Here’s an example of a preference—paying a favored debt before filing bankruptcy. If you know what it is, it’s usually not hard to avoid. Last week we explained why paying a creditor before filing bankruptcy could cause problems during bankruptcy. That’s especially true if the creditor you pay is one that you have personal reasons to favor. We explained the circumstances in which such a … Read More
You may feel like paying a special debt, and during this time of the year you may even get some extra money to do it. Maybe you shouldn’t. Last week we explained how giving a significant gift before bankruptcy could cause problems during bankruptcy. This also applies to selling something for much less than it is worth. Such a gift or sale might … Read More
You can avoid the risks involved with dealing with the Chapter 7 trustee if you resolve your preference problem through Chapter 13. Our last several blog posts have been about the problem of preference payments: 3 weeks ago we introduced the problem resulting from paying a favored creditor before you file bankruptcy 2 weeks ago we discussed avoiding the … Read More
Your lawyer can likely negotiate with your Chapter 7 trustee to prevent the forced repayment of your prior payment to a relative or friend. Our blog post two weeks ago introduced an uncomfortable problem: preference payments to a friendly creditor. (Please read that blog post before reading this one.) Then last week we discussed two possible solutions to this … Read More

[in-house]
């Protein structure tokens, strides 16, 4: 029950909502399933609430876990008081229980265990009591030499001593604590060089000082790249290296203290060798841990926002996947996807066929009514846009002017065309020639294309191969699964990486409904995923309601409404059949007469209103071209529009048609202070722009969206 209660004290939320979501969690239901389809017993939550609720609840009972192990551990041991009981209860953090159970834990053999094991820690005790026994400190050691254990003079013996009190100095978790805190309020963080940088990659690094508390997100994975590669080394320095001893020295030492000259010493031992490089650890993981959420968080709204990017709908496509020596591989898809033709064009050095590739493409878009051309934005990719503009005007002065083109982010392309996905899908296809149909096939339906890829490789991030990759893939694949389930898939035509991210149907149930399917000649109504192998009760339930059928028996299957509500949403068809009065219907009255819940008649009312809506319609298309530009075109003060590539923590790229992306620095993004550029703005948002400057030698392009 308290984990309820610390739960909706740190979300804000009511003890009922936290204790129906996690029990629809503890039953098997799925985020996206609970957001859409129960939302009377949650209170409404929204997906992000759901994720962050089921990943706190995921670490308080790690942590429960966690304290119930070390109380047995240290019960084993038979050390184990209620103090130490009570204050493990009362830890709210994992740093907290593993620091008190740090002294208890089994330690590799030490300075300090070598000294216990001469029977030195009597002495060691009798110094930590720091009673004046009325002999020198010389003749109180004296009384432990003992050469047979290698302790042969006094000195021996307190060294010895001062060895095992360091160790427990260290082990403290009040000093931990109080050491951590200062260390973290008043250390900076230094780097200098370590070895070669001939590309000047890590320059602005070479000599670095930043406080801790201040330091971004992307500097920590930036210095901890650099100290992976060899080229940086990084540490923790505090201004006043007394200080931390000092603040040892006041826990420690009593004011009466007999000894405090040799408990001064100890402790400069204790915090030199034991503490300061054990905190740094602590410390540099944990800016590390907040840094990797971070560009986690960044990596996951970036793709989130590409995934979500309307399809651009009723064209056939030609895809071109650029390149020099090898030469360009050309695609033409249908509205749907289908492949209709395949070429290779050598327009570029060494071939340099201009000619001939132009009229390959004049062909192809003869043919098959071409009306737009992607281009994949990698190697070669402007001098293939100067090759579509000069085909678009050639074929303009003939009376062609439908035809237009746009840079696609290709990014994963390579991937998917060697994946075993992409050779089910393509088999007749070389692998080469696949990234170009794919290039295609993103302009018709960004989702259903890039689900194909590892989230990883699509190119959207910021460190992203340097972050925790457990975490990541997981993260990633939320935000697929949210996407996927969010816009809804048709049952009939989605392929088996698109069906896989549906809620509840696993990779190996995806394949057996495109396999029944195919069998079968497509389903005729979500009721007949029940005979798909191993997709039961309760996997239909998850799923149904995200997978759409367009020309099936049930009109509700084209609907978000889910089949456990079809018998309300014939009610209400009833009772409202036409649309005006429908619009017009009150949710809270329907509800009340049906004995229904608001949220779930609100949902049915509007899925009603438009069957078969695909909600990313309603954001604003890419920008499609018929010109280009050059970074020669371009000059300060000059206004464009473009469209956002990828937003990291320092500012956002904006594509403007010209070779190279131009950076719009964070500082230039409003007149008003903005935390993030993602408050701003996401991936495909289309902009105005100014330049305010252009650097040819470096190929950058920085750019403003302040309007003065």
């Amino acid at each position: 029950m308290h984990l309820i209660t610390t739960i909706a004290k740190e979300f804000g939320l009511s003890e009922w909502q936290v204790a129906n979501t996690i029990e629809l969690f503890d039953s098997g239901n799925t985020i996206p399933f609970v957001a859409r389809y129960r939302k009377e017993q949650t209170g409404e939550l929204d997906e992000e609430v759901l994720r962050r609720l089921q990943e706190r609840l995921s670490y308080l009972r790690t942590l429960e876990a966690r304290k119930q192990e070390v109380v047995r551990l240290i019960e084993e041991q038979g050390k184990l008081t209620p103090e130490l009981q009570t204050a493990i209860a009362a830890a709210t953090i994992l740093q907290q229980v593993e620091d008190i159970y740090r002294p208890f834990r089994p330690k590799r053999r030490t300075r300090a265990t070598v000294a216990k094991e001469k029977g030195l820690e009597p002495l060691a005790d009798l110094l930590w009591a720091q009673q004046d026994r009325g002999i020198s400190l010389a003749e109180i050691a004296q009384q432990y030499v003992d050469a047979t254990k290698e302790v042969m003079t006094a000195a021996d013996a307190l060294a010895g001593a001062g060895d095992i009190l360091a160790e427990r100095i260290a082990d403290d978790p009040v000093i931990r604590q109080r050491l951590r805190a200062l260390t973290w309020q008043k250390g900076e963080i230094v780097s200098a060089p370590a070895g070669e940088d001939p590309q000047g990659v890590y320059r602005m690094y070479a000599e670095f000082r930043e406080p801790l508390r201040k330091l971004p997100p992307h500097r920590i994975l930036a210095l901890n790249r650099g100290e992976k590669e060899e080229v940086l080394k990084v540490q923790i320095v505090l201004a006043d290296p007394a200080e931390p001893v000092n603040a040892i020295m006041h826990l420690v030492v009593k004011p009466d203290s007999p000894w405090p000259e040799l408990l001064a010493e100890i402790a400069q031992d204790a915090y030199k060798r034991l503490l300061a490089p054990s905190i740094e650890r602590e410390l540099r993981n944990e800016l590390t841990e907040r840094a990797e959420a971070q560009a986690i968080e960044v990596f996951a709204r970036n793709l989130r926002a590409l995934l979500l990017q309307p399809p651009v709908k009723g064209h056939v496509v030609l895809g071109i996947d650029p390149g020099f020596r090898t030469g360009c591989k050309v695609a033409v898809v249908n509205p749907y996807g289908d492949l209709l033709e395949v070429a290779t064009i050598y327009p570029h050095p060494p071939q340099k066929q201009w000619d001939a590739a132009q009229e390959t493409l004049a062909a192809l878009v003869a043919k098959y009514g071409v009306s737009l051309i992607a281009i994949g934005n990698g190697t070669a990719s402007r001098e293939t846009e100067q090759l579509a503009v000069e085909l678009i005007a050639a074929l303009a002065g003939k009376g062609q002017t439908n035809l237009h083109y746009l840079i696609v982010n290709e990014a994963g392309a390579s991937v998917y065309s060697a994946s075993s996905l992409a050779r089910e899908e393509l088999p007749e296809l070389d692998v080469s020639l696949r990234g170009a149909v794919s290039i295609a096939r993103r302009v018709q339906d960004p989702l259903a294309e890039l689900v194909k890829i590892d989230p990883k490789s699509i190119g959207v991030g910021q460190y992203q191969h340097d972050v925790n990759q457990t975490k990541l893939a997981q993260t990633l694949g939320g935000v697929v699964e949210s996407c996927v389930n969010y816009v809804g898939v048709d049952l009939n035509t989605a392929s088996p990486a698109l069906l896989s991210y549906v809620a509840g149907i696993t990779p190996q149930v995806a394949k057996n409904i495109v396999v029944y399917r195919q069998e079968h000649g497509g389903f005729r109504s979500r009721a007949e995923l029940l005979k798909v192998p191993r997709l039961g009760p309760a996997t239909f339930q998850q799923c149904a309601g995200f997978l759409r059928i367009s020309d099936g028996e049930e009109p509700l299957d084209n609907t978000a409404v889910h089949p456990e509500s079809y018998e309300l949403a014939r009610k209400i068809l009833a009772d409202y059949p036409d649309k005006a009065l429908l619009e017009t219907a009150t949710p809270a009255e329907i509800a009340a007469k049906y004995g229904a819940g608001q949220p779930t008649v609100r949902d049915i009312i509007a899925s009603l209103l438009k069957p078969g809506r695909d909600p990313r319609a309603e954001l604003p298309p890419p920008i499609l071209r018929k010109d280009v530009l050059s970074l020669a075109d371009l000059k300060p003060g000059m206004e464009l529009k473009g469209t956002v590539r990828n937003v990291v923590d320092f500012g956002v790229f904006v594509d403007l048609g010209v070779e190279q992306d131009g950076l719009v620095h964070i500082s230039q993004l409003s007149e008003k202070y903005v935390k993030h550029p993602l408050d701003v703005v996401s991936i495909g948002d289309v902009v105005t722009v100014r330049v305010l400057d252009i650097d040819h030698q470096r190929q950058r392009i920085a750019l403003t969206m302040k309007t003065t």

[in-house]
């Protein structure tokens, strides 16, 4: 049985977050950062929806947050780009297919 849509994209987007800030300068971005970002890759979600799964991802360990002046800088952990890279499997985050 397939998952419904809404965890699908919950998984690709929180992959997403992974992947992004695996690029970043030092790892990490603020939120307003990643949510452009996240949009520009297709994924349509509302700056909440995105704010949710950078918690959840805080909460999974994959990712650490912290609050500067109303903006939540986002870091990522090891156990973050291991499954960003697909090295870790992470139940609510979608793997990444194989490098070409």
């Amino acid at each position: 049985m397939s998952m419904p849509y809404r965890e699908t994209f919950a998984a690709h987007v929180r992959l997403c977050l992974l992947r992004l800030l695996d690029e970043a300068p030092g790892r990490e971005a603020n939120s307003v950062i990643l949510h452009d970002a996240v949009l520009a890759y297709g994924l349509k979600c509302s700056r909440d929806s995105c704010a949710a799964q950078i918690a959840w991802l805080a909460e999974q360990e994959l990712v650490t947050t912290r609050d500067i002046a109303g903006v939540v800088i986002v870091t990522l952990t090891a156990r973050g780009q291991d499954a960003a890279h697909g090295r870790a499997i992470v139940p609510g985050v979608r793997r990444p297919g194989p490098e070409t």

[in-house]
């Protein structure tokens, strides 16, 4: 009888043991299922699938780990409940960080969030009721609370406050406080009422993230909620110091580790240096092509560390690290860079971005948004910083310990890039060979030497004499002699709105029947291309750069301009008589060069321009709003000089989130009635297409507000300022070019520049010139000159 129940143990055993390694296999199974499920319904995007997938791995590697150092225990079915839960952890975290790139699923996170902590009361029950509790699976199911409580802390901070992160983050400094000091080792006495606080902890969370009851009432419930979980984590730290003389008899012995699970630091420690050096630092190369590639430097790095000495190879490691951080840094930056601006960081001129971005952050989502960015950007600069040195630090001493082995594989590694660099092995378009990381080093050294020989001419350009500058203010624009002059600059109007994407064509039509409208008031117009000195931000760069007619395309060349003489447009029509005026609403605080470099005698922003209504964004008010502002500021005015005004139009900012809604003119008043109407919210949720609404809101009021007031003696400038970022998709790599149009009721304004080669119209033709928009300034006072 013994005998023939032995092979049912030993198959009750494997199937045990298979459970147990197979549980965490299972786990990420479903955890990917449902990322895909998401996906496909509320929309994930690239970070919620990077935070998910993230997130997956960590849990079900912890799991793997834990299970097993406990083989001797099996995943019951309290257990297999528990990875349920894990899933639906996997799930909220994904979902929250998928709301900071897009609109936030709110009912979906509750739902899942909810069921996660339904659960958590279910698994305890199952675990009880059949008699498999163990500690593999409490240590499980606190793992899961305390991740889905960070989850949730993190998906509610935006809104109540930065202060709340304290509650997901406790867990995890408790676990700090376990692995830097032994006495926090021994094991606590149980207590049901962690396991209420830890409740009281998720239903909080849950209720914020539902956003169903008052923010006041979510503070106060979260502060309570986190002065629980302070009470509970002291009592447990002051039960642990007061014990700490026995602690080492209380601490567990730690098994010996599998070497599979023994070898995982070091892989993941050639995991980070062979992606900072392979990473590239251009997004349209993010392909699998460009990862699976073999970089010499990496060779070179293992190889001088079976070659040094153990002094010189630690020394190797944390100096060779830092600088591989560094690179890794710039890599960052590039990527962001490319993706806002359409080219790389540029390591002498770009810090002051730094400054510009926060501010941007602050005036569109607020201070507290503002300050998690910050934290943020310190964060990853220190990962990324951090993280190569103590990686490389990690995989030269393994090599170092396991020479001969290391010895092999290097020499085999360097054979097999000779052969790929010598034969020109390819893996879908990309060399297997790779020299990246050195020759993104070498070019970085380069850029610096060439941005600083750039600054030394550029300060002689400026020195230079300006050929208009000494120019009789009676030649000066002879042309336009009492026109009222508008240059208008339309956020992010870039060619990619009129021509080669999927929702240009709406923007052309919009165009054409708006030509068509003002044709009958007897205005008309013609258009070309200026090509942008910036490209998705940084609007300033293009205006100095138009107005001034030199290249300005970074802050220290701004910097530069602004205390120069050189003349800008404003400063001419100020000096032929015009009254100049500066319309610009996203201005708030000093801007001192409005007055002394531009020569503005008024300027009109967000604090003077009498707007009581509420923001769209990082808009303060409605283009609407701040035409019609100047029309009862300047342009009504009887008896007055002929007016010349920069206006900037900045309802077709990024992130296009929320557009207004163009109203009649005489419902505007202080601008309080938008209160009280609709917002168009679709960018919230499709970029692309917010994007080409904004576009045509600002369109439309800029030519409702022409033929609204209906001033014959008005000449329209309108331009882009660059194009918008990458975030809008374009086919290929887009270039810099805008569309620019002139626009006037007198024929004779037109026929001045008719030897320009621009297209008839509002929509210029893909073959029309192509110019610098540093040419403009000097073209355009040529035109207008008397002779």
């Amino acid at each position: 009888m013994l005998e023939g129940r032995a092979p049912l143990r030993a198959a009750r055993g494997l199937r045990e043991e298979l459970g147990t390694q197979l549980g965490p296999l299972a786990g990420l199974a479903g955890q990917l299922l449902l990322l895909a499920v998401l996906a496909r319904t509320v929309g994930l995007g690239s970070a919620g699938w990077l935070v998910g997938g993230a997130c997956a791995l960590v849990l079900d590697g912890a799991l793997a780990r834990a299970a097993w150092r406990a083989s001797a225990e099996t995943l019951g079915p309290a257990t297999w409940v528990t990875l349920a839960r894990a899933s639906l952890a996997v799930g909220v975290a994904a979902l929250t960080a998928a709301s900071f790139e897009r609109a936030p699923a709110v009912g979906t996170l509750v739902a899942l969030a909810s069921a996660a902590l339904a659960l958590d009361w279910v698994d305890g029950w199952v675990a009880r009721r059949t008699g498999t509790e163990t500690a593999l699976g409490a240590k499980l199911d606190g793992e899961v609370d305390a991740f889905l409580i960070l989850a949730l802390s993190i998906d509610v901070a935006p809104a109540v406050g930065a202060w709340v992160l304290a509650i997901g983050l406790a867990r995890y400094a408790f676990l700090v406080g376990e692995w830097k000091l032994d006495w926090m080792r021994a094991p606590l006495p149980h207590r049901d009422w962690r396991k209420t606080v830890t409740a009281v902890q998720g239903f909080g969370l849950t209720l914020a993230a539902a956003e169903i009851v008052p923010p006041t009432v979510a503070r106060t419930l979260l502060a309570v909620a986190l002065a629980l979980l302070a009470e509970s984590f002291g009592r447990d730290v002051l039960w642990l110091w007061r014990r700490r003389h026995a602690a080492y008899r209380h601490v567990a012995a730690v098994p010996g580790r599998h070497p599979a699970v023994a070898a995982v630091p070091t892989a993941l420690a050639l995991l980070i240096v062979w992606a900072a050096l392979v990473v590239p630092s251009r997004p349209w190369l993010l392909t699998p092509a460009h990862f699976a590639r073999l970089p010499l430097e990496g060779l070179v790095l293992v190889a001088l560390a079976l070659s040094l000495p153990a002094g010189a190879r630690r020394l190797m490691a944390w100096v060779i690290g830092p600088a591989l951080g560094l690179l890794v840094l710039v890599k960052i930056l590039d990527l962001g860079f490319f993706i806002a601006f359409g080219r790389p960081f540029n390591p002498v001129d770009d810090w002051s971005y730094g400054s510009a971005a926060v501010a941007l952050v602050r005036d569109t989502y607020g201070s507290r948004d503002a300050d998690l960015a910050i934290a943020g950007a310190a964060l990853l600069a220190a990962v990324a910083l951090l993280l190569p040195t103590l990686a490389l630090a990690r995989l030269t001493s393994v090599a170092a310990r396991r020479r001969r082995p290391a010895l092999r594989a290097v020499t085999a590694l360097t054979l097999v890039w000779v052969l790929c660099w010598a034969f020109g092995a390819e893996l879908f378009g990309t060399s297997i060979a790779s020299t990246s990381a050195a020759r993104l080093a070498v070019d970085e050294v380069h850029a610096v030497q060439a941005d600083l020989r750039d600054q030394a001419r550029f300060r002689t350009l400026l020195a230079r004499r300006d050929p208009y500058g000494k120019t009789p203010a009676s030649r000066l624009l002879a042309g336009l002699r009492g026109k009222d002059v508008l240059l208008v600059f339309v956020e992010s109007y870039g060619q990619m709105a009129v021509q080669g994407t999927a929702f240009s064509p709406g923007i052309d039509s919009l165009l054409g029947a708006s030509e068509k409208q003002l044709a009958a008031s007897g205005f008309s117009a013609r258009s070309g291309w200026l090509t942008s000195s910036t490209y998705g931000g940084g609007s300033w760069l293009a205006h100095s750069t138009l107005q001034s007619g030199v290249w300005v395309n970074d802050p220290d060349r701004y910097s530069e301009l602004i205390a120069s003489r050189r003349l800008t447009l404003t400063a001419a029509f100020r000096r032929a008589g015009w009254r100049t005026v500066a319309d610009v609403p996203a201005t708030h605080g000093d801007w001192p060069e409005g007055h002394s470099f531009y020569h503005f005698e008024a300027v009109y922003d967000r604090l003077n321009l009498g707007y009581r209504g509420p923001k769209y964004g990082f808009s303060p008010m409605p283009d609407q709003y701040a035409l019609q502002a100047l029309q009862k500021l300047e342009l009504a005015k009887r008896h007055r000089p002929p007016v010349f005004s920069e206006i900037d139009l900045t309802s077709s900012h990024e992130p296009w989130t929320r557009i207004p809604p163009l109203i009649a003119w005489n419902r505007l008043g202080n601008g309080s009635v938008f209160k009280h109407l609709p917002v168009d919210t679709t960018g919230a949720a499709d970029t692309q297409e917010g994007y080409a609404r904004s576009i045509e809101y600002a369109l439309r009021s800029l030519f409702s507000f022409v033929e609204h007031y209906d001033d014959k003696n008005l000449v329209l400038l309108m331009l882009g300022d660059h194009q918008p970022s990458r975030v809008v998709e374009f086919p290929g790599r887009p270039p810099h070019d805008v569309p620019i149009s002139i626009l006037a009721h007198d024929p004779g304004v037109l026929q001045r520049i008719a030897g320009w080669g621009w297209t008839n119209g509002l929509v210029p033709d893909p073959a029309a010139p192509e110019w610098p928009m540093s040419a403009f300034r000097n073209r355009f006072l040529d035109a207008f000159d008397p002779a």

Preference law allows you to use money that you paid a creditor before bankruptcy to pay another creditor, one that you want to be paid. Last week we introduced the law of preferences. This law says that if a creditor takes or receives money from you within the 90 days before you file your bankruptcy case, the creditor may need … Read More
Preferences can be dangerous but can also present potential opportunities. So although not all that common, they’re worth knowing about.
Your trustee might be able to require a creditor to pay the trustee money you’d paid the creditor. Sometimes that’s good; sometimes not.